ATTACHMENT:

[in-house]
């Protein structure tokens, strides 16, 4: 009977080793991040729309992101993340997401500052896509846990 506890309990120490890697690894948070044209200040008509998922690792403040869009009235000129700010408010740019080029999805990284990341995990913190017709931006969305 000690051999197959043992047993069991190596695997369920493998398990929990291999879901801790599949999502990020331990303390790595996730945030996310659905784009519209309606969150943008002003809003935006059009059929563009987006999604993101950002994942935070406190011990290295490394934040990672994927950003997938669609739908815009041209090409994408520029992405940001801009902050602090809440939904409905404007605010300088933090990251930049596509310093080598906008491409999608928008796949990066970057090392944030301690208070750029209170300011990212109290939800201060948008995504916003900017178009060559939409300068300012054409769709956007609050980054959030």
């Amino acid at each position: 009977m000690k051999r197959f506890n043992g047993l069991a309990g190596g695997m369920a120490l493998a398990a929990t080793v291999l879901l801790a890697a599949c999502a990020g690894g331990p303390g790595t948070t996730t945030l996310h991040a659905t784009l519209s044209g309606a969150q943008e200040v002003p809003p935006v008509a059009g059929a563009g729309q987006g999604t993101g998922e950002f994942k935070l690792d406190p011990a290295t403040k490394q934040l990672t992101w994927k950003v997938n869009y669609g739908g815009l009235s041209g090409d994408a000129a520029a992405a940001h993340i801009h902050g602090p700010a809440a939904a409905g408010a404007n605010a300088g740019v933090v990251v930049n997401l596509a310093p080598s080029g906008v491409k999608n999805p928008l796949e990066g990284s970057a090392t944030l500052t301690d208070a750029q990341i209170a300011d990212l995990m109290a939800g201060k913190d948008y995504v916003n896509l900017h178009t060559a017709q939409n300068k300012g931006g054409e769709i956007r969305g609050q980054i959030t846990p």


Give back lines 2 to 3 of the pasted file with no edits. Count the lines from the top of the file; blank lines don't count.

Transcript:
């Protein structure tokens, strides 16, 4: 009977080793991040729309992101993340997401500052896509846990 506890309990120490890697690894948070044209200040008509998922690792403040869009009235000129700010408010740019080029999805990284990341995990913190017709931006969305 000690051999197959043992047993069991190596695997369920493998398990929990291999879901801790599949999502990020331990303390790595996730945030996310659905784009519209309606969150943008002003809003935006059009059929563009987006999604993101950002994942935070406190011990290295490394934040990672994927950003997938669609739908815009041209090409994408520029992405940001801009902050602090809440939904409905404007605010300088933090990251930049596509310093080598906008491409999608928008796949990066970057090392944030301690208070750029209170300011990212109290939800201060948008995504916003900017178009060559939409300068300012054409769709956007609050980054959030």
């Amino acid at each position: 009977m000690k051999r197959f506890n043992g047993l069991a309990g190596g695997m369920a120490l493998a398990a929990t080793v291999l879901l801790a890697a599949c999502a990020g690894g331990p303390g790595t948070t996730t945030l996310h991040a659905t784009l519209s044209g309606a969150q943008e200040v002003p809003p935006v008509a059009g059929a563009g729309q987006g999604t993101g998922e950002f994942k935070l690792d406190p011990a290295t403040k490394q934040l990672t992101w994927k950003v997938n869009y669609g739908g815009l009235s041209g090409d994408a000129a520029a992405a940001h993340i801009h902050g602090p700010a809440a939904a409905g408010a404007n605010a300088g740019v933090v990251v930049n997401l596509a310093p080598s080029g906008v491409k999608n999805p928008l796949e990066g990284s970057a090392t944030l500052t301690d208070a750029q990341i209170a300011d990212l995990m109290a939800g201060k913190d948008y995504v916003n896509l900017h178009t060559a017709q939409n300068k300012g931006g054409e769709i956007r969305g609050q980054i959030t846990p």